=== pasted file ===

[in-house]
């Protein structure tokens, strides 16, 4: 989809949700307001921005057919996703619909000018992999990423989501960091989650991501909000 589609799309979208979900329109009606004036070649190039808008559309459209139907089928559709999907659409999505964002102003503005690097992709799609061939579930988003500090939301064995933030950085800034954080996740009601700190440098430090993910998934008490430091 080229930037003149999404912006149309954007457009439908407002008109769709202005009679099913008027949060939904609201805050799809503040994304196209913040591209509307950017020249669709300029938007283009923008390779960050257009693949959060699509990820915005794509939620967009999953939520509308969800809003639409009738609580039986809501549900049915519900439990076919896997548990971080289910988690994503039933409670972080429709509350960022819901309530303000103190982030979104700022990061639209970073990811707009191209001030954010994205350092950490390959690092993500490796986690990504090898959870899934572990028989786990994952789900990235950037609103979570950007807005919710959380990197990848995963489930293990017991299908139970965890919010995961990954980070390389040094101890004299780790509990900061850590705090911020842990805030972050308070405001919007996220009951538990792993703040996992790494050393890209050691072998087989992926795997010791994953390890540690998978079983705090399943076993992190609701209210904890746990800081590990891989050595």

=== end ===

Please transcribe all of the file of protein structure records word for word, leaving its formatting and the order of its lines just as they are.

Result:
[in-house]
């Protein structure tokens, strides 16, 4: 989809949700307001921005057919996703619909000018992999990423989501960091989650991501909000 589609799309979208979900329109009606004036070649190039808008559309459209139907089928559709999907659409999505964002102003503005690097992709799609061939579930988003500090939301064995933030950085800034954080996740009601700190440098430090993910998934008490430091 080229930037003149999404912006149309954007457009439908407002008109769709202005009679099913008027949060939904609201805050799809503040994304196209913040591209509307950017020249669709300029938007283009923008390779960050257009693949959060699509990820915005794509939620967009999953939520509308969800809003639409009738609580039986809501549900049915519900439990076919896997548990971080289910988690994503039933409670972080429709509350960022819901309530303000103190982030979104700022990061639209970073990811707009191209001030954010994205350092950490390959690092993500490796986690990504090898959870899934572990028989786990994952789900990235950037609103979570950007807005919710959380990197990848995963489930293990017991299908139970965890919010995961990954980070390389040094101890004299780790509990900061850590705090911020842990805030972050308070405001919007996220009951538990792993703040996992790494050393890209050691072998087989992926795997010791994953390890540690998978079983705090399943076993992190609701209210904890746990800081590990891989050595």